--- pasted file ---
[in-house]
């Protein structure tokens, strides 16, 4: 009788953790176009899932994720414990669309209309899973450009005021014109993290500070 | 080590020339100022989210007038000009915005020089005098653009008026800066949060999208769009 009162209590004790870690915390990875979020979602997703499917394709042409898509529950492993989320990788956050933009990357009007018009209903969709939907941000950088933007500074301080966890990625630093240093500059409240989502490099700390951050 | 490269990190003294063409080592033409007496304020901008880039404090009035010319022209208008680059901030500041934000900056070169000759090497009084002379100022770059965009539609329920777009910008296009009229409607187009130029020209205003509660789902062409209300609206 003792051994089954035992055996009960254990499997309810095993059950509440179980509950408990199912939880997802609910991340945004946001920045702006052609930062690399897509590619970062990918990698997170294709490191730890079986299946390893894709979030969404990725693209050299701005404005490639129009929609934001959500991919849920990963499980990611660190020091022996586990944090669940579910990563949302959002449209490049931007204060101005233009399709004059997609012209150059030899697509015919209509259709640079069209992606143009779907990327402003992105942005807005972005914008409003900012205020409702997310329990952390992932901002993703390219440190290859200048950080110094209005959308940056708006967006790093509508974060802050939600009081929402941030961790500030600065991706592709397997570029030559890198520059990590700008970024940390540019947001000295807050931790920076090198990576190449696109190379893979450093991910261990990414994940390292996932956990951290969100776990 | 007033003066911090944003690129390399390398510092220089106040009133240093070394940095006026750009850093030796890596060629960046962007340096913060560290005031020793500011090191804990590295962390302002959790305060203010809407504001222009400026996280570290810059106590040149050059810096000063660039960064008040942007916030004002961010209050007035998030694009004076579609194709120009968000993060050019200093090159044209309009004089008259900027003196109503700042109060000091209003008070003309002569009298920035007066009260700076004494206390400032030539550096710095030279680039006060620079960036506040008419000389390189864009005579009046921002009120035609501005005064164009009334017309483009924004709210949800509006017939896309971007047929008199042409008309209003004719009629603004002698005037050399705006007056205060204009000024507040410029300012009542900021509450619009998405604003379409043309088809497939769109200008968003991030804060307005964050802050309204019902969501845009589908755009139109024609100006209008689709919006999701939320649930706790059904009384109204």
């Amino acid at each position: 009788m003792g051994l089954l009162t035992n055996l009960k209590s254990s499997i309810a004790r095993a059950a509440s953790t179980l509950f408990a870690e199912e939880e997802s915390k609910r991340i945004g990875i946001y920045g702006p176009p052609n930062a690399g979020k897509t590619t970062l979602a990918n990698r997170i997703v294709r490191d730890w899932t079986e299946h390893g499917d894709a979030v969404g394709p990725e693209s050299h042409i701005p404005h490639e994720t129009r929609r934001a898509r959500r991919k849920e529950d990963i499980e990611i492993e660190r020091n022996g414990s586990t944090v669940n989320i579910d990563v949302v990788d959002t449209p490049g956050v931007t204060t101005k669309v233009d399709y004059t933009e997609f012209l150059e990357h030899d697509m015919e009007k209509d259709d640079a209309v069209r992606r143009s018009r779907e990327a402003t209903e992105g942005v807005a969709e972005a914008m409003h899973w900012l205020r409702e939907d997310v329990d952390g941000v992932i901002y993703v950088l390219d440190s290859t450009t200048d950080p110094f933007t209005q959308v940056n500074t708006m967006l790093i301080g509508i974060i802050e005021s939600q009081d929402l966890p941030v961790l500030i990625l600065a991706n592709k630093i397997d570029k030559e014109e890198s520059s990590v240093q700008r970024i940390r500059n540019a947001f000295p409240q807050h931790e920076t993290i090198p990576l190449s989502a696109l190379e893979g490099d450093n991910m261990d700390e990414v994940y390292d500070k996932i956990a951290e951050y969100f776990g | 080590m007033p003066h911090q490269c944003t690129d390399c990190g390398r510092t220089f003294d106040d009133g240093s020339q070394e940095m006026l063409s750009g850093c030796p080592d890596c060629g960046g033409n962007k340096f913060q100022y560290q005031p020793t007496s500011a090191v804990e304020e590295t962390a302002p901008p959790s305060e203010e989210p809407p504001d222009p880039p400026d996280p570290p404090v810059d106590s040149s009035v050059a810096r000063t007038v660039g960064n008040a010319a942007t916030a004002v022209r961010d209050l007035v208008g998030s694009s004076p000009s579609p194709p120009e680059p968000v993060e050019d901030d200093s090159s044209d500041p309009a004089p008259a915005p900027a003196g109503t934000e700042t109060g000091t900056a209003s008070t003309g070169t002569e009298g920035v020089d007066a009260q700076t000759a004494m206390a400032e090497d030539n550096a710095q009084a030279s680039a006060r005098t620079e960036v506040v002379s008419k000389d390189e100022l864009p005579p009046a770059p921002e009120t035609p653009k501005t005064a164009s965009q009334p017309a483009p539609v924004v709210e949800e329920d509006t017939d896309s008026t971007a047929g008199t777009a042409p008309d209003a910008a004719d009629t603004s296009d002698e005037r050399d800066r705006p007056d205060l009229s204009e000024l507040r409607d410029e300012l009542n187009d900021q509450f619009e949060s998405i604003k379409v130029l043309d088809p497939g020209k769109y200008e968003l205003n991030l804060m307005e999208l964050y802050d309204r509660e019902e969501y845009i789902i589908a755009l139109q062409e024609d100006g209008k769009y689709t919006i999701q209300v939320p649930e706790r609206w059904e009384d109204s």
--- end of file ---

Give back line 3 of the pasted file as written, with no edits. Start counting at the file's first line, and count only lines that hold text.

């Amino acid at each position: 009788m003792g051994l089954l009162t035992n055996l009960k209590s254990s499997i309810a004790r095993a059950a509440s953790t179980l509950f408990a870690e199912e939880e997802s915390k609910r991340i945004g990875i946001y920045g702006p176009p052609n930062a690399g979020k897509t590619t970062l979602a990918n990698r997170i997703v294709r490191d730890w899932t079986e299946h390893g499917d894709a979030v969404g394709p990725e693209s050299h042409i701005p404005h490639e994720t129009r929609r934001a898509r959500r991919k849920e529950d990963i499980e990611i492993e660190r020091n022996g414990s586990t944090v669940n989320i579910d990563v949302v990788d959002t449209p490049g956050v931007t204060t101005k669309v233009d399709y004059t933009e997609f012209l150059e990357h030899d697509m015919e009007k209509d259709d640079a209309v069209r992606r143009s018009r779907e990327a402003t209903e992105g942005v807005a969709e972005a914008m409003h899973w900012l205020r409702e939907d997310v329990d952390g941000v992932i901002y993703v950088l390219d440190s290859t450009t200048d950080p110094f933007t209005q959308v940056n500074t708006m967006l790093i301080g509508i974060i802050e005021s939600q009081d929402l966890p941030v961790l500030i990625l600065a991706n592709k630093i397997d570029k030559e014109e890198s520059s990590v240093q700008r970024i940390r500059n540019a947001f000295p409240q807050h931790e920076t993290i090198p990576l190449s989502a696109l190379e893979g490099d450093n991910m261990d700390e990414v994940y390292d500070k996932i956990a951290e951050y969100f776990g | 080590m007033p003066h911090q490269c944003t690129d390399c990190g390398r510092t220089f003294d106040d009133g240093s020339q070394e940095m006026l063409s750009g850093c030796p080592d890596c060629g960046g033409n962007k340096f913060q100022y560290q005031p020793t007496s500011a090191v804990e304020e590295t962390a302002p901008p959790s305060e203010e989210p809407p504001d222009p880039p400026d996280p570290p404090v810059d106590s040149s009035v050059a810096r000063t007038v660039g960064n008040a010319a942007t916030a004002v022209r961010d209050l007035v208008g998030s694009s004076p000009s579609p194709p120009e680059p968000v993060e050019d901030d200093s090159s044209d500041p309009a004089p008259a915005p900027a003196g109503t934000e700042t109060g000091t900056a209003s008070t003309g070169t002569e009298g920035v020089d007066a009260q700076t000759a004494m206390a400032e090497d030539n550096a710095q009084a030279s680039a006060r005098t620079e960036v506040v002379s008419k000389d390189e100022l864009p005579p009046a770059p921002e009120t035609p653009k501005t005064a164009s965009q009334p017309a483009p539609v924004v709210e949800e329920d509006t017939d896309s008026t971007a047929g008199t777009a042409p008309d209003a910008a004719d009629t603004s296009d002698e005037r050399d800066r705006p007056d205060l009229s204009e000024l507040r409607d410029e300012l009542n187009d900021q509450f619009e949060s998405i604003k379409v130029l043309d088809p497939g020209k769109y200008e968003l205003n991030l804060m307005e999208l964050y802050d309204r509660e019902e969501y845009i789902i589908a755009l139109q062409e024609d100006g209008k769009y689709t919006i999701q209300v939320p649930e706790r609206w059904e009384d109204s």